One in three employees don’t adapt to changes at work, says study

New research from Right Management has found that 31 per cent of employees are not able to adapt to changes at work, decreasing their effectiveness on the job and highlighting that engagement and productivity is at risk for many organizations. Right Management is the talent and career management expert within Manpower, a global leader in employment services.
Right Management surveyed over 100 senior human resource professionals across North America. The survey asked: Is your workforce able to adapt to change and increase their effectiveness on the job? Results were as follows:
  • 31 per cent - No, employee engagement and productivity is a major risk
  • 43 per cent - Somewhat, our workforce gets the job done, but morale suffers
  • 26 per cent - Yes, our workforce is very agile and responds to new challenges
“Addressing the challenges created by today’s tumultuous economy requires leaders to make a variety of difficult changes, from reductions in force to radical restructuring,” notes Right Management president and chief operating officer Douglas J. Matthews. “As our poll results demonstrate – with only one in four employees having the ability to adapt to change – most organizations don’t prepare their employees to handle changes at work. As a result, change management strategies tend to fail, undermining the organizations ability to achieve the goals the change initiative was designed to produce.”
Matthews observes that the most common obstacles stem from a lack of planning, preparedness and skill in managing the change process. “With careful planning and the support from top leaders, organizations can help their workforces adapt to change, maintain employee engagement and productivity, and accelerate performance to new heights.”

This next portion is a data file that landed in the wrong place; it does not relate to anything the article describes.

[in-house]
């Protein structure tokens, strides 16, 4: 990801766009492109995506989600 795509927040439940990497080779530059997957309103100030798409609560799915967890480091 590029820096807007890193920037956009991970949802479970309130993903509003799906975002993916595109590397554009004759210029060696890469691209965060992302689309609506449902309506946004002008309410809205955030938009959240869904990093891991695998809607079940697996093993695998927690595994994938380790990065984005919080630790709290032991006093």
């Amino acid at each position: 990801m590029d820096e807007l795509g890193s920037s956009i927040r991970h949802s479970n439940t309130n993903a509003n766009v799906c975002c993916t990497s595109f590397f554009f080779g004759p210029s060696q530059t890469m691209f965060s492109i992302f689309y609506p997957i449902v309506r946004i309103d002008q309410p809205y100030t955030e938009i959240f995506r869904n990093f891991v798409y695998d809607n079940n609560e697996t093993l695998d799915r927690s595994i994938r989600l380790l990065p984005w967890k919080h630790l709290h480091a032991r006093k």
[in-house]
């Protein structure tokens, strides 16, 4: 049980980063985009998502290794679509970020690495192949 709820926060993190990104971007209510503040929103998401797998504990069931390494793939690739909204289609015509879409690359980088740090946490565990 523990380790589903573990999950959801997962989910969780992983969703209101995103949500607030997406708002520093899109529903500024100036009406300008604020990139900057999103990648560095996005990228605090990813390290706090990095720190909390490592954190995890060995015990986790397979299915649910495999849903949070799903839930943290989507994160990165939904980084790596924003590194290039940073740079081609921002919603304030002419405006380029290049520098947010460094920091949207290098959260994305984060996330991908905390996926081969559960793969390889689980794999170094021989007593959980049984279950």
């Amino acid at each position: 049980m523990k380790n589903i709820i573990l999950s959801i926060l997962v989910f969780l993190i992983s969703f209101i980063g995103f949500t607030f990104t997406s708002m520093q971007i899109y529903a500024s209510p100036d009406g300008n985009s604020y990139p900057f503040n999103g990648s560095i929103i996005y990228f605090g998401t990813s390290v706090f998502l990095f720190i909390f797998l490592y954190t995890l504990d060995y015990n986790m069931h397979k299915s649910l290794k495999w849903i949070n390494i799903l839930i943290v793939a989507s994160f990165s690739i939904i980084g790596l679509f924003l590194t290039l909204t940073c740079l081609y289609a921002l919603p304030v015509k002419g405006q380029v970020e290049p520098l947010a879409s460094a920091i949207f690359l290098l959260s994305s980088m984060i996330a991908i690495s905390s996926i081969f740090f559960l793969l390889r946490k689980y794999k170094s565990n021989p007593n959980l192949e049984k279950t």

Failure to act can have severe consequences, cites Matthews. “Productivity drops, service or productivity quality declines, unwanted turnover and absenteeism increases, customer loyalty wanes and often the organization’s brand reputation is tarnished. And all of that, of course, ultimately affects the bottom line.”
Matthews cautions that most change management strategies tend to fail because of human nature. “Most people have a hard time dealing with the change. But, more than that, they lack the specific behaviour traits needed to adapt easily to difficult changing circumstances. Assessment instruments can help to evaluate an individual’s propensity to deal with change. Coaching can help them to bridge to behaviours that reflect competence. Understanding and developing the behaviours that help individuals adapt and thrive during change will enable organizations to realize significant benefits and ensure the company’s continued success.”
Right Management senior vice president and general manager, Bram Lowsky recognizes that putting a successful change management strategy in place is not an easy undertaking. “It requires a comprehensive effort involving all levels of the organization, driven by top management. Change management will not work if it’s an afterthought.” Lowsky adds “a well planned, well executed change strategy will help an organization accelerate out of the downturn.”
Right Management conducted this research via an online poll in between February and March, 2009. One hundred and seventeen North American human resource professionals responded.
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